What is Law?


Law is a system of rules that are enforced through social or governmental institutions to regulate behavior. These laws can be made by a collective legislature through statutes, by the executive through decrees and regulations or by judges through jurisprudence (case law). Private individuals can also create legally binding contracts. Laws vary by country/society and are not static as they continue to grow and evolve.

There is a wide variety of theories regarding the origins and nature of law. One theory is that it is a natural phenomenon that arises from people’s morality. However, this does not adequately explain why different cultures have such diverse laws and why they differ from place to place. It is more likely that law is a construct of society that evolves over time as it is a product of a changing environment.

Another theory is that law is a system of adjusting relations and ordering conduct through the systematic application of force by the state to achieve particular ends. This view is particularly influenced by the work of Max Weber and other historians who have examined how law develops and is used in modern societies.

The purpose of law is to create and maintain order in society by regulating conduct, settling disputes and protecting liberties and rights. Its fundamental principles are equity, good faith and fidelity to treaties. The core subject areas of law include criminal, administrative, civil and constitutional law. Each area of law has a number of sub-disciplines.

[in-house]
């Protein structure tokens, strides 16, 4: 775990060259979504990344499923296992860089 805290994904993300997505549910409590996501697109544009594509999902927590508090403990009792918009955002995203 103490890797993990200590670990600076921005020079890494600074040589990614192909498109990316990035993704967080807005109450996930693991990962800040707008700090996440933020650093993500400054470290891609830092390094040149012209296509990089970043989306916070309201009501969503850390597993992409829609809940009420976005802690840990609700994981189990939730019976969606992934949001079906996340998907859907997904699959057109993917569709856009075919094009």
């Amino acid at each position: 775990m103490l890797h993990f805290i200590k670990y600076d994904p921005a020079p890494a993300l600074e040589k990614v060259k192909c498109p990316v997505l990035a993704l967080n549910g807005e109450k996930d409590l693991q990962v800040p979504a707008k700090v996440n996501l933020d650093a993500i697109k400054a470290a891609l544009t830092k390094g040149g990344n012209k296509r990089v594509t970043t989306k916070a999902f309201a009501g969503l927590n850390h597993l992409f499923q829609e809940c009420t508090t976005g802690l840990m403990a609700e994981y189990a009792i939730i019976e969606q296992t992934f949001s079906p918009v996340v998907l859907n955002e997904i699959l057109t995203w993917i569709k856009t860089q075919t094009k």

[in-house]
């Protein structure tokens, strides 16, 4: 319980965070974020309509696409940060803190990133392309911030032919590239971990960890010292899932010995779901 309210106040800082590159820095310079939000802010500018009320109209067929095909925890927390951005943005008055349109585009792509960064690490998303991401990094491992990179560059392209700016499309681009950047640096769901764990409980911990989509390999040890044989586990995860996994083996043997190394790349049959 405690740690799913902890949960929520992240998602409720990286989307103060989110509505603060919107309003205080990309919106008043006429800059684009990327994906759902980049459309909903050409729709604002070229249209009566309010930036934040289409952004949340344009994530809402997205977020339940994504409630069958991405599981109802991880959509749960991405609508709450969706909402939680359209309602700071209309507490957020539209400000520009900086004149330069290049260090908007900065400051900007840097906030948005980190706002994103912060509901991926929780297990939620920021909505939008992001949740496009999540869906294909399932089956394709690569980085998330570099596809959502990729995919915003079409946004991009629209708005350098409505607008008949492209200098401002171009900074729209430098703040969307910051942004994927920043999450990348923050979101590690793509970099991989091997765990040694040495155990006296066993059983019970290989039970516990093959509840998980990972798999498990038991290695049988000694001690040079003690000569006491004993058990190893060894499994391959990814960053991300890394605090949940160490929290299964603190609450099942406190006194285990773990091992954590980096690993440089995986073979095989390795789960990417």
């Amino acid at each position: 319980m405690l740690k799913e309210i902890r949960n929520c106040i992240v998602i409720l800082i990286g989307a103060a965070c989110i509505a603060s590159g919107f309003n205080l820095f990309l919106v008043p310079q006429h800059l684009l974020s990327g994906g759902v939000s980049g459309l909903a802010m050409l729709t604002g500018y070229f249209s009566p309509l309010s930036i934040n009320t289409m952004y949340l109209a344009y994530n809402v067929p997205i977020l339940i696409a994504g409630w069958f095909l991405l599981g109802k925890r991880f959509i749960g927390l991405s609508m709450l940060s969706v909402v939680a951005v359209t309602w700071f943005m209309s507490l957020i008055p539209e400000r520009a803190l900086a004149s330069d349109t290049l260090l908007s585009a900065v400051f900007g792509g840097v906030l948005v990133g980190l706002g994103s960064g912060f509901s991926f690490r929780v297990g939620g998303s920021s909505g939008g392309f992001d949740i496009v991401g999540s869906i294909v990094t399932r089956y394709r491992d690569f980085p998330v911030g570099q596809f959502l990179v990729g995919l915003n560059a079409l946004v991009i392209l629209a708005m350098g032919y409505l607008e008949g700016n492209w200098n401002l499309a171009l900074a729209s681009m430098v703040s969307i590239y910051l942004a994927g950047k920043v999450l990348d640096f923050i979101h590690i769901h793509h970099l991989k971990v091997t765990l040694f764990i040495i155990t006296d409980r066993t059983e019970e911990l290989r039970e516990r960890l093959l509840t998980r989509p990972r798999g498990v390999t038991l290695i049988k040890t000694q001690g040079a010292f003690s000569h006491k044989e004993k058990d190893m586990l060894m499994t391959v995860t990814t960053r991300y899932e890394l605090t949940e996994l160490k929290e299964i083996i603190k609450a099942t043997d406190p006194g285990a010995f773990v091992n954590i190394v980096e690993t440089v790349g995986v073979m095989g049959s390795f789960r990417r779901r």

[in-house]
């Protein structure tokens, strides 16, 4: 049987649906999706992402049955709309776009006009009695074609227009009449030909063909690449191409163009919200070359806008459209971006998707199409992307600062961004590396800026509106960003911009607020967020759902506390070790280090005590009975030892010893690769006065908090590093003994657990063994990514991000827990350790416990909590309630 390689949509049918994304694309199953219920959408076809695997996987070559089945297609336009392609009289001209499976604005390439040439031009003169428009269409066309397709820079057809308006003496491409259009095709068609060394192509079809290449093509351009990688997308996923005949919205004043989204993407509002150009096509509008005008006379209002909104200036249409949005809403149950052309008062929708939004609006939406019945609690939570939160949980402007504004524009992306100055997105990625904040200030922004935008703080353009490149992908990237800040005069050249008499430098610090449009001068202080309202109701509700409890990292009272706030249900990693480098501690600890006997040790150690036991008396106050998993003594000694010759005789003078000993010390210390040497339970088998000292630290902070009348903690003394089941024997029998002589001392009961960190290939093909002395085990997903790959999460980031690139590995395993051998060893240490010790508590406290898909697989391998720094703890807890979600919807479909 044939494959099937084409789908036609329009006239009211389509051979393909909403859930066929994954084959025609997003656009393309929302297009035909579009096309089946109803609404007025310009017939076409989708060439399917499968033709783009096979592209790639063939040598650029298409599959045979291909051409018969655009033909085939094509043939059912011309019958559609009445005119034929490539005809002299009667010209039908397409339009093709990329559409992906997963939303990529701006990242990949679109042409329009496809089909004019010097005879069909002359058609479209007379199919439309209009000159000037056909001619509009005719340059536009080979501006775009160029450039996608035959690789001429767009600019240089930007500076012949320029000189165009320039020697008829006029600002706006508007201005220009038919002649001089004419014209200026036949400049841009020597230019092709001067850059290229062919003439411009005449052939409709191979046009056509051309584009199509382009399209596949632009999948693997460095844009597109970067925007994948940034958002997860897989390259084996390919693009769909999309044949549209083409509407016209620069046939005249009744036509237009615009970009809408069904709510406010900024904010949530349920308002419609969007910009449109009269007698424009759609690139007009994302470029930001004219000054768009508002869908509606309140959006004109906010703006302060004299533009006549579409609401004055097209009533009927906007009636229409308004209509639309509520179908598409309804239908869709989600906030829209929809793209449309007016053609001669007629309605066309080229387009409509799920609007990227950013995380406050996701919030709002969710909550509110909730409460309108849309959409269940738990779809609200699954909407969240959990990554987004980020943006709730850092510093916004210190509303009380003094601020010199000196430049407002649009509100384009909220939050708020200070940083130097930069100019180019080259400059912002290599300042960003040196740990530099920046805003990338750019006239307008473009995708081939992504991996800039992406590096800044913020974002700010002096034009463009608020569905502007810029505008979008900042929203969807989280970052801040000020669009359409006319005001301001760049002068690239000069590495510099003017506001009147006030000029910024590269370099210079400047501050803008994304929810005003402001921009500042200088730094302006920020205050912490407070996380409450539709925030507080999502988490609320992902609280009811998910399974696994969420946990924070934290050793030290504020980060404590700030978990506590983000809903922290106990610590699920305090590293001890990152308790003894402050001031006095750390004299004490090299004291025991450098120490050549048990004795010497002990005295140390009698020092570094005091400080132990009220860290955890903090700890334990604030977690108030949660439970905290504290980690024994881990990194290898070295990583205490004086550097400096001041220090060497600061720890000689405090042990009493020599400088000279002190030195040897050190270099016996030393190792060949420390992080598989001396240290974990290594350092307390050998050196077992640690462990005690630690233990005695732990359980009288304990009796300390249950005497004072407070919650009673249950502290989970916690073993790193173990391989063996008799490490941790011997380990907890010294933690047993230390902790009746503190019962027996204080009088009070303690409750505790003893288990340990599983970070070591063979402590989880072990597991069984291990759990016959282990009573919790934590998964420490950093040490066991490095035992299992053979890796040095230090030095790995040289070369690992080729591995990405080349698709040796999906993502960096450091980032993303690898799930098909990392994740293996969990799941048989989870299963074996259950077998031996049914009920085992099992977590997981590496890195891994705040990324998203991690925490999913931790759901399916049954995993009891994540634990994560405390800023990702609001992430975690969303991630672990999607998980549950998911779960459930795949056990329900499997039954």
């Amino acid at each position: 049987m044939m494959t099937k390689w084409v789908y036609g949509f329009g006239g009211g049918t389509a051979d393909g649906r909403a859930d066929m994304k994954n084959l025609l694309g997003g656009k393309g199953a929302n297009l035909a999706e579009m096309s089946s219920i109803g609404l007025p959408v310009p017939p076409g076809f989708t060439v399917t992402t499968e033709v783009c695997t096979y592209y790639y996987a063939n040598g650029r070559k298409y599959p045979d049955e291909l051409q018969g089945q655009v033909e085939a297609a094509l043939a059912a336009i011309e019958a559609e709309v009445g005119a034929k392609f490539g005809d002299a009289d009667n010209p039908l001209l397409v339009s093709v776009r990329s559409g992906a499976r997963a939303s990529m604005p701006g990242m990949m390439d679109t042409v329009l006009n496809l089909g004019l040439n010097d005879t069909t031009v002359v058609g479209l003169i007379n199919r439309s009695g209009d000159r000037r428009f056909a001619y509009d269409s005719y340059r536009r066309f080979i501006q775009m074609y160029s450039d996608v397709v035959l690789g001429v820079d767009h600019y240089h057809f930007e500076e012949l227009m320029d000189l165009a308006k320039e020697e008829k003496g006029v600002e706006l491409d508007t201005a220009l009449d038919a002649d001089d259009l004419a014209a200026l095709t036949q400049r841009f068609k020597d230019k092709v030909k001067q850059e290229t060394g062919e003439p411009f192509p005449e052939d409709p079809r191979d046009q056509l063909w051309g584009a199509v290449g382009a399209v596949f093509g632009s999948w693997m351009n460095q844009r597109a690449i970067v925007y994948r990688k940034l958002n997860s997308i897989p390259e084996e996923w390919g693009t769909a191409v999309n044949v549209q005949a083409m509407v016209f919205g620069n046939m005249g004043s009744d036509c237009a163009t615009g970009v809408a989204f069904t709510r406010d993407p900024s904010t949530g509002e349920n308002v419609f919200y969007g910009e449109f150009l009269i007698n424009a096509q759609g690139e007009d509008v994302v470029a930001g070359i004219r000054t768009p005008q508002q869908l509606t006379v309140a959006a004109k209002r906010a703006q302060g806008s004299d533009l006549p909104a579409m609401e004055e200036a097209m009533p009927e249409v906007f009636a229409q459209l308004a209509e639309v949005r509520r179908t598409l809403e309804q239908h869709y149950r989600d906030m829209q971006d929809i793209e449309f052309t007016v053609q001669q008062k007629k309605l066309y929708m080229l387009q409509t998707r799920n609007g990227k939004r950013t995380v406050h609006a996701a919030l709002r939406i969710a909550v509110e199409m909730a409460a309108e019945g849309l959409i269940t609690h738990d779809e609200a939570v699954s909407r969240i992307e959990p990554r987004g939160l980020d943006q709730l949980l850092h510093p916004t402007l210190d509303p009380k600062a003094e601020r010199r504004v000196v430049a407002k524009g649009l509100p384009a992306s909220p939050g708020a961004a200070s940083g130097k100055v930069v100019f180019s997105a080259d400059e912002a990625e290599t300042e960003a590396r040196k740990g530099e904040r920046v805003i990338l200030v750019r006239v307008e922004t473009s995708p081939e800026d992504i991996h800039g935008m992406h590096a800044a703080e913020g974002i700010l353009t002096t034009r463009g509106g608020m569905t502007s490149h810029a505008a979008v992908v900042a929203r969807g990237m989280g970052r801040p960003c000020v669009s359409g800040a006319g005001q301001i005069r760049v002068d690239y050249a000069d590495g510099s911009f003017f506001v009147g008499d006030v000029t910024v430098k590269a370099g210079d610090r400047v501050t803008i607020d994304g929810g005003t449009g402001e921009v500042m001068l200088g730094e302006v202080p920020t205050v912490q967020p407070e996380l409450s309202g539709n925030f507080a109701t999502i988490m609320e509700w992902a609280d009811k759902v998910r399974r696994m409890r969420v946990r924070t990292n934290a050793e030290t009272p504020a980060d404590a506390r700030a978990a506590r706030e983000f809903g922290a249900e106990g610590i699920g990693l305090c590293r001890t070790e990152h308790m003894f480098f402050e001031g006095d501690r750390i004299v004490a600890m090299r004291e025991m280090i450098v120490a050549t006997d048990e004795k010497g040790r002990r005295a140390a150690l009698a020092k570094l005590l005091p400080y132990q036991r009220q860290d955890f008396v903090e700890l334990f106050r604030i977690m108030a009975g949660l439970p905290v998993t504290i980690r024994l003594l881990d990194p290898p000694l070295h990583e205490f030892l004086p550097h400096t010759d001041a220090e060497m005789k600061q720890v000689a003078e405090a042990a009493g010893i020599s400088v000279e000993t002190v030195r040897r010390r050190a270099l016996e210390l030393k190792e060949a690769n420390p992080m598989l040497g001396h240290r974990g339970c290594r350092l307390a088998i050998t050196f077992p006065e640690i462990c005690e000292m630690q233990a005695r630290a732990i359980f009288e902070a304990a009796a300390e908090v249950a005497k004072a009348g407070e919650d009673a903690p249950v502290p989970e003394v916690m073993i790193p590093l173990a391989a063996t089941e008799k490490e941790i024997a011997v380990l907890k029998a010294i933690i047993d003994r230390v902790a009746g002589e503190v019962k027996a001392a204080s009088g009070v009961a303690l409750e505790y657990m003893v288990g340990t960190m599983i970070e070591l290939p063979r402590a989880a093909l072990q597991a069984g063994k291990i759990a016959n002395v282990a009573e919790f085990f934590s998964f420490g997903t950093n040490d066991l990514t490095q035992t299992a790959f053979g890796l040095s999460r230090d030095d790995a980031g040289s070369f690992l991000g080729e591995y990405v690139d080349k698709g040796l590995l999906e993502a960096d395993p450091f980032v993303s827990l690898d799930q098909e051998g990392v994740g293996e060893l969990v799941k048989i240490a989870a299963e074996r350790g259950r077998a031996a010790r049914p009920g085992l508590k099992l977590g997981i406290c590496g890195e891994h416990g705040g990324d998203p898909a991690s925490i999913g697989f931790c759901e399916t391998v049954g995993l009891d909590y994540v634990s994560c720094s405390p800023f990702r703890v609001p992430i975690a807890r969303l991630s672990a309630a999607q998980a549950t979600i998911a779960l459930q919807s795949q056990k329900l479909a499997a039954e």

For example, employment law involves the tripartite industrial relationship between worker, employer and trade union and includes regulation of collective bargaining and a right to strike. Criminal law deals with behaviour considered to be harmful to social order and may result in imprisonment or fines. Civil law deals with the settlement of lawsuits (disputes) between citizens and organisations.

The subjects of law are vast and encompass virtually every aspect of life. Three broad categories are presented for convenience but many subjects intertwine and overlap.

Articles that provide an overview of the legal profession and legal education are available. Those concerned with the social implications of law will find articles on law and development; legal history; sociology of law; and philosophy of law. Other articles explore a variety of specific legal issues including legal aid; civil rights; constitutional law; and equality. The relationship of law to political structures is covered in articles on constitution; ideology; and political party and system. Finally, articles on the impact of law on social justice and other social concerns can be found in human rights; land reform; and the role of the legal sector in society.